Tuesday, May 24, 2011

When it rains it pours

We said our goodbyes to Warren and Kathie, headed north to St. John and spent the next week bumping around the USVI checking out the different spots along the coasts. 

Kathie & Warren aboard Saralane
Christmas Cove, Caneel Bay, Cinnamon Bay, Francis Bay, Maho Bay and Leinster Bay just briefly, until the bugs started bugging us. We had some beautiful sunny days.... 

… and some rain. Lots of rain. Almost two weeks of rain.

And since into each life a little rain must fall… we plumbed our scupper drains into our water tanks to collect it. After a few minutes of hard rain to wash the salt and crud off the boat, we open up the drains to the tanks and let the rainwater in. We’ve filled our tanks a few times this way and are feeling pretty smug and self-satisfied about it.

We saw critters both flying and swimming....

And rays that seem to be both flying and swimming at the same time.

We're seeing some pretty interesting snorkeling styles lately. These first two are snorkeling 101....

Then came the advanced class.... they just jump right in.

Anchored off Caneel Bay in St. John was this BIG sailboat. To give some sense of scale... the little sailboat ahead of the big boat is about the size of Saralane. We're 40'.

Of course there were also the flowers - I still can't get enough of the flowers.

 Our last stop before heading over to the BVI to check in was to top up the fuel tanks. We stopped in Red Hook on St. Thomas for that... and are glad that we're only paying the diesel bill on the left and not the gas bill on the right!

The fuel dock guy saw me take this photo and said "I guess you won't need a receipt then?" Funny guy....
Off we went to Jost Van Dyke to check in to the BVI and I shot this photo of the blue car driving along Jost. See it? 

After a day at Jost, we headed over to Road Town to meet up with my dad and stepmom for a week. This visit holds the promise of yet more new and interesting snorkeling styles. Stand by...

Tuesday, May 10, 2011

Spoiled in St. Croix

We made some new friends in Culebra where we tucked into a sheltered cove to avoid the bouncy waves brought on by continuing strong easterlies. Having left their “I-could-tell-you-but-then-I’d-have-to-kill-you” type careers in DC, Patti and John live now aboard Anhinga full time. They told us great stories about their lives and shared info about the islands they’ve visited so far. They were kind enough to loan us their tandem kayak and even took some photos of our maiden voyage.
John and Patti stop by for a visit
The bigger/stronger person sits in the back and follows the lead of the person in the front. For this very reason, John calls it ‘the divorce boat’ when a husband/wife duo paddles, but we ended up laughing more than arguing on our excursion. We hope to come across them again as we continue traveling in the Caribbean.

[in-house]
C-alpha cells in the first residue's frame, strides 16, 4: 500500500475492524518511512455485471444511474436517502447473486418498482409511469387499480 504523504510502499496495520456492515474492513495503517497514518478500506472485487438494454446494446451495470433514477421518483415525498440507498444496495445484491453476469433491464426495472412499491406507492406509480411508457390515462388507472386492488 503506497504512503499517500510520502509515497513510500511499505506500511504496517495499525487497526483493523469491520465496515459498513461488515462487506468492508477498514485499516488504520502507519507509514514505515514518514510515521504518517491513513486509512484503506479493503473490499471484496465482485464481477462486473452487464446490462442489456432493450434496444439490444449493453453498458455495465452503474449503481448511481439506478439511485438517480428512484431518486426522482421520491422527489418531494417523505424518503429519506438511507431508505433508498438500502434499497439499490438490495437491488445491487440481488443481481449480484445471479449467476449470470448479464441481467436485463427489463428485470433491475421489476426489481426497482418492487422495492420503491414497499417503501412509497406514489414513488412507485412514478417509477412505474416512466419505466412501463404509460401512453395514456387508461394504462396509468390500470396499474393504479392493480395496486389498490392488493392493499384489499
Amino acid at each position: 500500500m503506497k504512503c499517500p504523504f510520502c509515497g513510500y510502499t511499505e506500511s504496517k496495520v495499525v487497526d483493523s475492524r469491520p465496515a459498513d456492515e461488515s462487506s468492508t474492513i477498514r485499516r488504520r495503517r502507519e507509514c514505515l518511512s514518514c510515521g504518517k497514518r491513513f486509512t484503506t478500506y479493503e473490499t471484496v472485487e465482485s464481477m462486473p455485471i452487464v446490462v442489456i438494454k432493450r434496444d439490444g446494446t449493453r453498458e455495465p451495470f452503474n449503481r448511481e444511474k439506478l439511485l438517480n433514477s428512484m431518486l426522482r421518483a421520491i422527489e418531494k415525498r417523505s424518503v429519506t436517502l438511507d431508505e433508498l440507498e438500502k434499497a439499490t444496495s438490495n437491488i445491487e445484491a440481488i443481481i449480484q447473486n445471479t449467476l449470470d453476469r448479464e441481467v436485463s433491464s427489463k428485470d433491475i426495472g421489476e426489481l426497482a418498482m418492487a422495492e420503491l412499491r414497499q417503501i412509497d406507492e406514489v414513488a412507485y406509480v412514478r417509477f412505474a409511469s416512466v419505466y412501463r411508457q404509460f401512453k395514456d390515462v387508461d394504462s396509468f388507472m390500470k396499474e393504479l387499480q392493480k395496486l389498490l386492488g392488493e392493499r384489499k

Briefly in sync...
Often out of sync
Once again we were waiting out the weather and since we hadn’t had a chance to do any land travel from Salinas, we took the ferry to Fajardo one day to make an overdue pilgrimage to the West Marine there. The hour and a half trip cost only $2.25 per person each way – quite the bargain. It’s not just small boats that rock and roll in the big easterlies – the ferries do too. The ferry took such a hard roll at one point that most of the life jackets stowed overhead went flying overboard. It’ll sure surprise someone when about fifty empty life jackets wash up on some beach somewhere.

Happiness is an hour spent in West Marine.
With time on our hands we broke into some of the coconuts we picked up on Vieques and made some coco-nutty things. 
This part is best done off the big boat 
I've discovered that doing anything with a coconut is really labor intensive and I'd be willing to pay more now for desiccated coconut or cans of coconut milk. Just drinking the coconut liquid and eating the fresh coconut meat is treat enough too.
Grated and desiccated coconut, used for....
....coconut and lemon cupcakes!
Coconut chips
I made some coconut and mango coconut popsicles too, but they all got eaten before they made it front of the camera. I made some bread too while the oven was hot.

These two critters, both wandering around Culebra, were about the same size.
Still trying to make tracks to St. Croix, we took advantage of what was barely a weather window and sailed a rough 20 miles from Culebra to Water Island and anchored between Water Island and St. Thomas for the night. Skip’s parents lived on Water Island for 25 years and as we sailed in we saw their first house on Shipwreck Point. It’s an aptly named spot….

When we went ashore the next day we ran into our friend Josh, from Rhode Island, who was there to delivery a boat north with a customer. 

Happy sailing Josh!
When we went to sleep that night, this ship was docked at the sub base pier, loading boats to go north to the states.

The next morning we were up early and this ship was docked there in its’ place, blocking out half the hillside. 

More cruise ships tucked around the corner at Havensight in Charlotte Amalie
The last leg of our trip to St. Croix was about 35 miles and we arrived there early in the afternoon to the welcome sight of Skip’s parents waving to us from the dock. (Sorry no photo… it’s hard to handle lines and take pictures at the same time!) For the next four days we got spoiled. Hot showers, clean towels, great meals, great views and most of all great company. (A special thanks to chef Bobby who hooked us up with some fabulous locally made chipotle pepper hot sauce!)

Warren and Kathie
This was one of my favorite spots

View from the Buccaneer dining room
Afternoon at Mermaid Beach
Look closely and you'll see St. Thomas and St. John way in the distance.
Kathie and Warren looking relaxed after their Caribbean holiday
They came down to see us off the day we left, but I'll pick up there on the next post....